3. Provide Tenant Education/Training

Workshop: A lunchtime workshop was coordinated by the intern for tenants and management to learn more about solid waste source reduction. Thirteen tenants and one UTEC staff member attended the workshop. The workshop presentations were on the following subjects:

  • UTEC Green Check Project update, including new policies on waste disposal at UTEC.
  • The benefits of reducing waste through source reduction, along with examples of how other businesses have profited from source reduction.
  • How to set up an office source reduction program, including tips on successful source reduction techniques.
  • Alternate methods of transportation to work including bus riding and car pooling.

Solid waste source reduction grab bags were also given out to the participants. These grab bags included reusable mechanical pencils, binder clips and diskette labels, recycled content file folders and Post-it note fax transmittal memos.

4. Implement Waste Reduction Measures

After collecting information on recycling preferences and opportunities, the following waste reduction measures were carried out through the UTEC Green Check Project.

TYVEK Envelope Recycling: DuPont established a program to recycle durable envelopes made of High Density Polyethylene (HDPE). A 3-x-3-foot, oversized TYVEK envelope was placed in the UTEC main office to collect used TYVEK envelopes from tenants for recycling. When the collection envelope was filled, the used envelopes would be sent to a recycling plant in Roseville, Minnesota. These envelopes would then be ground and manufactured into new envelopes.

Packaging Materials Reuse Program: A collection box for bubble wrap and foam peanuts was placed near the main recycling bins at the UTEC loading dock. The packaging materials were either reused by tenants within the building or delivered to a nearby packaging company for reuse. Approximately one 55-gallon bag was filled every week.

Household Items and Clothing Drive: As part of Minnesota’s Waste Reduction Week, the intern organized a three-day household item and clothing drive with Goodwill Industries. This project encouraged source reduction not only in the work place, but also in the home. Over 50 containers were filled with contributions of clothes and other items from the tenants.

Recycling Bins: To encourage recycling, UTEC management bought 200 desk-side recycling bins to distribute to the tenants at no charge. The intern produced a list of what could be placed in the bin according to the guidelines set by the hauler and applied the list to the side of the boxes for quick reference.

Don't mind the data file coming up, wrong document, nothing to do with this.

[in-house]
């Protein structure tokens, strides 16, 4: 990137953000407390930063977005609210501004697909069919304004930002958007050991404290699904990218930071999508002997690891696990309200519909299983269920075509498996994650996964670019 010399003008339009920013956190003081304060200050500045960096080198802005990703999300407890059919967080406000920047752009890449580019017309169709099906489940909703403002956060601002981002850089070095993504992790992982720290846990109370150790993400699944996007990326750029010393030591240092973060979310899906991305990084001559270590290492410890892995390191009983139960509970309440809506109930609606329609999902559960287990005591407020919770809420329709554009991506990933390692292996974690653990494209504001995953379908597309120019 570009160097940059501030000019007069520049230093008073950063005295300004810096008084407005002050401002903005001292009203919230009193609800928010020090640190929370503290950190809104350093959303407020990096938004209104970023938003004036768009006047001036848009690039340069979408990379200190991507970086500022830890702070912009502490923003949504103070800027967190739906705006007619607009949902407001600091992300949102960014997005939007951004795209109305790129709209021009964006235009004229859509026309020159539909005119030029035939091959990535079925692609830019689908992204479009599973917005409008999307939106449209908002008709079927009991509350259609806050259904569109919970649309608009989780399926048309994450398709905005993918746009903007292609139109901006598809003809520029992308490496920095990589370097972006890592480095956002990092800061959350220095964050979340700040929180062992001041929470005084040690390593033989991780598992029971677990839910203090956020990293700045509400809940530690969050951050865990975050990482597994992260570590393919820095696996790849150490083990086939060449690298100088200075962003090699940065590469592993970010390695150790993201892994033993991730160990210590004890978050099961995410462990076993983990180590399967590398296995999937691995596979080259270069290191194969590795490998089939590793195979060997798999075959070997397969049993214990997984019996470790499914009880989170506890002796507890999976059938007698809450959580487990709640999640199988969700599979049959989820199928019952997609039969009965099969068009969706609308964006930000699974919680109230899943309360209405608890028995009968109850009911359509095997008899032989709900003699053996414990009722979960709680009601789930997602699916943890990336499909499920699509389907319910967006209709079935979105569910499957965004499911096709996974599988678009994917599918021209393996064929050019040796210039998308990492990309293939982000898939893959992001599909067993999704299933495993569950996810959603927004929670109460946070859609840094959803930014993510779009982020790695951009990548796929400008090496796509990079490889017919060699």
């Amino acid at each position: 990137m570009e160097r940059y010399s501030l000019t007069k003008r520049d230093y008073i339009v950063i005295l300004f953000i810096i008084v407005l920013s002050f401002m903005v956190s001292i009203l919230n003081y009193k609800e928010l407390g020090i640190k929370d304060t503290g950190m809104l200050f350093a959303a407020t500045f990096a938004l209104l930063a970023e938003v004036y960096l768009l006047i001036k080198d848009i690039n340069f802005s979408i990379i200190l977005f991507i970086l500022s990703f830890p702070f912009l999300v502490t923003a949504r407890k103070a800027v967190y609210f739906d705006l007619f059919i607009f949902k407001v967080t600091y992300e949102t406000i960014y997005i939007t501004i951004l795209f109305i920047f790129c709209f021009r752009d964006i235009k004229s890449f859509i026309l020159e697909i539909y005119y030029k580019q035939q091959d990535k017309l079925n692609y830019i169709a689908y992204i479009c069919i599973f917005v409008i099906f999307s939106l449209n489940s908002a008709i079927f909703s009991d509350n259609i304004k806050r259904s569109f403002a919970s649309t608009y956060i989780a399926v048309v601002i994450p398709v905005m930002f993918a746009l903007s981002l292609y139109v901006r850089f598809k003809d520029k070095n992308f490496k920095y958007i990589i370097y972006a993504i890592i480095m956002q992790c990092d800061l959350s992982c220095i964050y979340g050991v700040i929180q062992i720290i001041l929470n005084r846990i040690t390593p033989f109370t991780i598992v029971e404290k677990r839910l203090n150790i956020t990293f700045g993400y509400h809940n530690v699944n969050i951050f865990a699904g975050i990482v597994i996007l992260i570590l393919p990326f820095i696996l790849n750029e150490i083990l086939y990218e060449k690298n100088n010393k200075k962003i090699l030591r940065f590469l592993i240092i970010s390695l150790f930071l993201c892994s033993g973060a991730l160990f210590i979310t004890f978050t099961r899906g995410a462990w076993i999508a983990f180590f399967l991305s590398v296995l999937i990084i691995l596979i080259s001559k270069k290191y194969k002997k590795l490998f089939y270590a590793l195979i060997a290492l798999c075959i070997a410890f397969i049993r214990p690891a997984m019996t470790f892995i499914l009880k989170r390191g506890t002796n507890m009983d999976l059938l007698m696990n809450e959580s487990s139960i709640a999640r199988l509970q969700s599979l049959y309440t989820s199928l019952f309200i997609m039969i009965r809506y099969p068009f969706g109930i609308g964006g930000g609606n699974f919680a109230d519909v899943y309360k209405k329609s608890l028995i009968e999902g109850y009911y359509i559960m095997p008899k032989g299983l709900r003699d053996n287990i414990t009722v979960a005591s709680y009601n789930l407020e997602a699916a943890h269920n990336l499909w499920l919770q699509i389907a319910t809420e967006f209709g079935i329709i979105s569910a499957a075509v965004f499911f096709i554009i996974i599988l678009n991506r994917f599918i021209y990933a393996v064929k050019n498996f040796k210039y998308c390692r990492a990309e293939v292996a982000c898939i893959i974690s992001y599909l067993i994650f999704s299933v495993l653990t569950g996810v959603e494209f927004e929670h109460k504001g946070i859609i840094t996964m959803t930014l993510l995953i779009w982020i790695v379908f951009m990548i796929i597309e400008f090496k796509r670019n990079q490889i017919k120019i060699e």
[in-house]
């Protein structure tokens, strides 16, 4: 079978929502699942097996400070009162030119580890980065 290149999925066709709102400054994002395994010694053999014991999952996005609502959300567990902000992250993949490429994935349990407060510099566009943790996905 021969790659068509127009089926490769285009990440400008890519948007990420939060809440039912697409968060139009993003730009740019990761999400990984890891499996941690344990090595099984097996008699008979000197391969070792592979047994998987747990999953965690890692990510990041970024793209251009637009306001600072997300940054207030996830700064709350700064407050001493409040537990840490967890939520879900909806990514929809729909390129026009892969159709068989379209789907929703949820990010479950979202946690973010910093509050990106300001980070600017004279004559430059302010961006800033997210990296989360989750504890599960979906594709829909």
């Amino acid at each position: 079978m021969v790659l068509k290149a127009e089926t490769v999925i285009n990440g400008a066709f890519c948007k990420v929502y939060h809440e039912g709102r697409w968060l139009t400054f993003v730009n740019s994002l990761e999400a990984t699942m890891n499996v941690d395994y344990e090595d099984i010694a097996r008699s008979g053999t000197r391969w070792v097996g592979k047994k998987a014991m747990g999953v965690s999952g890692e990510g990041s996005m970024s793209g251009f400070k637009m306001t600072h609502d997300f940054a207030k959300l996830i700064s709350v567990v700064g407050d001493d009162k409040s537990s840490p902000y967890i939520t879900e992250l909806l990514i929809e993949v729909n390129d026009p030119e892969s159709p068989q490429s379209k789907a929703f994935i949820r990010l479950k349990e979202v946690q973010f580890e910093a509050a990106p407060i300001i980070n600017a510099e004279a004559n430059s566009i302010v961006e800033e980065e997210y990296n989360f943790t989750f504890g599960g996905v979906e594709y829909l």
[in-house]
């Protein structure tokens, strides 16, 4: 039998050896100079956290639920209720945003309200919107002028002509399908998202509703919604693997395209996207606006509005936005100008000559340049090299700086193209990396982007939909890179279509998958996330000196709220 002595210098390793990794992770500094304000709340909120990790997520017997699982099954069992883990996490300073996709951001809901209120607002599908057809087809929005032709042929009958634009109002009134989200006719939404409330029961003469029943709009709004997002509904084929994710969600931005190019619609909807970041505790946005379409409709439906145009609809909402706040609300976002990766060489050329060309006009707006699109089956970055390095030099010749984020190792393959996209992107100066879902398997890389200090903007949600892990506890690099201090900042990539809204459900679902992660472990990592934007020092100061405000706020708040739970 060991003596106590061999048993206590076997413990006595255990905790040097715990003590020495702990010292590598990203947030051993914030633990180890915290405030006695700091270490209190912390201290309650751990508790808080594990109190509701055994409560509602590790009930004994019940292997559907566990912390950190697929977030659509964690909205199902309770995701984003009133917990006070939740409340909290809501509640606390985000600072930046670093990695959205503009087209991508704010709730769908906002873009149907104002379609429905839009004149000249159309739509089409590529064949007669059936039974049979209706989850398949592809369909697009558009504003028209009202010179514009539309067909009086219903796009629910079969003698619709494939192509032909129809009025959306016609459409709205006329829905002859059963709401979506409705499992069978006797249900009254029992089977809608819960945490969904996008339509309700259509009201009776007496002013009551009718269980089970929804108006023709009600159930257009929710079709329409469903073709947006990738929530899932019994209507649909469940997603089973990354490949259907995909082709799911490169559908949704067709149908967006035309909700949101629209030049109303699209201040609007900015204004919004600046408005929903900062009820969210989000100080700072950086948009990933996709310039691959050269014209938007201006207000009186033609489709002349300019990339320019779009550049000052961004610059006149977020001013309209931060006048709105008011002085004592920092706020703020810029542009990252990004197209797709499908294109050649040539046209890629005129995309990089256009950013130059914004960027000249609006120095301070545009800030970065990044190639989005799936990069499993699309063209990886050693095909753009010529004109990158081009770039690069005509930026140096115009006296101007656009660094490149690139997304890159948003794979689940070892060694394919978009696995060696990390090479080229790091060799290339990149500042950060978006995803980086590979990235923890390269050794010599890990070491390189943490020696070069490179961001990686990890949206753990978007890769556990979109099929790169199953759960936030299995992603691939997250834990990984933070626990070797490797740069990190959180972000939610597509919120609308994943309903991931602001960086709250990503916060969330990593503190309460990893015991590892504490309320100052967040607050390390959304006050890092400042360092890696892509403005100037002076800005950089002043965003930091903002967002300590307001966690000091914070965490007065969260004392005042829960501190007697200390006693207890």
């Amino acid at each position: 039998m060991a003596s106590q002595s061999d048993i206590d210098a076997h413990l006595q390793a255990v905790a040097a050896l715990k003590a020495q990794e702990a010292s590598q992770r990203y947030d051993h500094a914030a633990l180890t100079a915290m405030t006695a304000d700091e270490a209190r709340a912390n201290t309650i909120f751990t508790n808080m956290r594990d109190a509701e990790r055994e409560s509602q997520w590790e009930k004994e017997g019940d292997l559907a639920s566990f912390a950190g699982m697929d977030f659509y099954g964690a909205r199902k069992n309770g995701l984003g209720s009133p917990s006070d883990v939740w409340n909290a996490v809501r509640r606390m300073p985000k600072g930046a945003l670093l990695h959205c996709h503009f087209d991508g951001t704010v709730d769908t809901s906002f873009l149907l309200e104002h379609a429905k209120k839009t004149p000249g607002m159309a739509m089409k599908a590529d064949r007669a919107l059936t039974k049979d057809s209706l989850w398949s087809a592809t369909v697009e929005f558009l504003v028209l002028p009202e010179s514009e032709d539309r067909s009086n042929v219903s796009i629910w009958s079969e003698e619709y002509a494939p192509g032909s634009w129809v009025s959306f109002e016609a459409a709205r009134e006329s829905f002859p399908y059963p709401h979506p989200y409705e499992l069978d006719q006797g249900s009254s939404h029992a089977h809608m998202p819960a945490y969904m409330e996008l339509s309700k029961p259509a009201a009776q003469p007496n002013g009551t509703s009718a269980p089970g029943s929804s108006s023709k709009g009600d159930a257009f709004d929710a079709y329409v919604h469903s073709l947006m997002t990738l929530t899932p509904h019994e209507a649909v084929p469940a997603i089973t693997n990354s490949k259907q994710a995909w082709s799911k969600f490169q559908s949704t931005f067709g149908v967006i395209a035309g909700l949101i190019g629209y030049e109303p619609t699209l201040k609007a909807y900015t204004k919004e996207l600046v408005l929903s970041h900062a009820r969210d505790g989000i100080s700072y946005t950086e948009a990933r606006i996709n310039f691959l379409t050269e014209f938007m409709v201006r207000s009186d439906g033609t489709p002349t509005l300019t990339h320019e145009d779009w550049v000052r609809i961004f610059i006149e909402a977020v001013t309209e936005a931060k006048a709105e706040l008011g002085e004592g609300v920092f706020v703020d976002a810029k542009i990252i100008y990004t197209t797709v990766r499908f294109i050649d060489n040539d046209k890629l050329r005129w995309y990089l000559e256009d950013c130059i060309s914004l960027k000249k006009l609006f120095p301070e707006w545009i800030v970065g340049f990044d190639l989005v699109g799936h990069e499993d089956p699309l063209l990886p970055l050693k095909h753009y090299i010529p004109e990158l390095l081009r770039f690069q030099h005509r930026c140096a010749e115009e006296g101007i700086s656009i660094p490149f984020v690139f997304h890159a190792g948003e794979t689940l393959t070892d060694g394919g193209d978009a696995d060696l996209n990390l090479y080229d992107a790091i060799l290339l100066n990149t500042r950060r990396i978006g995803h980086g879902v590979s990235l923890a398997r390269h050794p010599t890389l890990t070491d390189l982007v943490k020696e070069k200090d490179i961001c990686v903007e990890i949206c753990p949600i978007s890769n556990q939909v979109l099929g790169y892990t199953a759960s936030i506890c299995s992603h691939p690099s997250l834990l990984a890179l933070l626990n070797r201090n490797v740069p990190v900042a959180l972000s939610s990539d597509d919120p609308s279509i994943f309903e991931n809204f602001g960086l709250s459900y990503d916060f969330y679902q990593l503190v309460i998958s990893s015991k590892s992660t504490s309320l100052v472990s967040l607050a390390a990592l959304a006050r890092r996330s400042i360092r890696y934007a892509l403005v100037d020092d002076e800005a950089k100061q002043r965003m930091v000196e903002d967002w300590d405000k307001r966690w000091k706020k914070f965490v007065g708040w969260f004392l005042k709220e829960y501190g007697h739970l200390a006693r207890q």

Recyclables Collection: An in-office recycling program was established at UTEC. Tenants with a full janitorial service contract had their recyclables collected at no charge from a central location in their office once a week. Noncontracted tenants could have their recyclables collected once a week for a small fee. Because of the haulers commingled recyclable collection system, tenants were required to purchase two containers for the recyclables: one for steel, aluminum, newspaper, office paper and plastics; and one for glass. UTEC management agreed to pay 50 percent of the cost of the recycling bins for each tenant.


Garbage Collection: With increased source reduction and recycling activity by the staff and tenants at UTEC, less solid waste was put into the garbage dumpster. As a result, garbage pickup was reduced from three times per week to twice per week. This saved $180 per month or $2,160 annually in waste disposal costs.

Recycling Collection: Because of the increase in recycling activity, the recycling bins were emptied three times per week instead of twice per week. For the extra collection, the hauler charged UTEC an extra $75 per month. However, UTEC still saved approximately $105 per month, or $1,260 annually in reduced solid waste disposal costs.

Continuing Opportunities

Lessons learned from this project are similar to those often identified in industry. Successful source reduction and recycling efforts are best achieved through the following:

Management Support: For a solid waste source reduction program to be effective and successful, a commitment of full support must be made by upper management. When tenants see a strong sense of support and participation from the building staff, this encourages them to follow their example. Management must be willing to take the initiative to set an example for tenants to follow.

Communication: Communication between management and tenants is the key to a successful program. A monthly newsletter is an excellent opportunity to establish this communication link. The newsletter could include building events, new policies, reminders, source reduction and recycling updates, and a materials exchange classified section. A suggestion box could provide opinions and suggestions from tenants for improving the current recycling program in the building.

Posting Garbage Collection Bills: An effective way to show tenants the cost of waste they generate is to post monthly bills, such as garbage collection bills. These bills also show the savings (if any) that result from reducing or recycling solid waste.


Setting up a successful waste reduction and recycling project in a multitenant commercial building requires ongoing effort and communication between management and tenants. It also requires creative thinking to finding recycling incentives and outlets for recycled materials.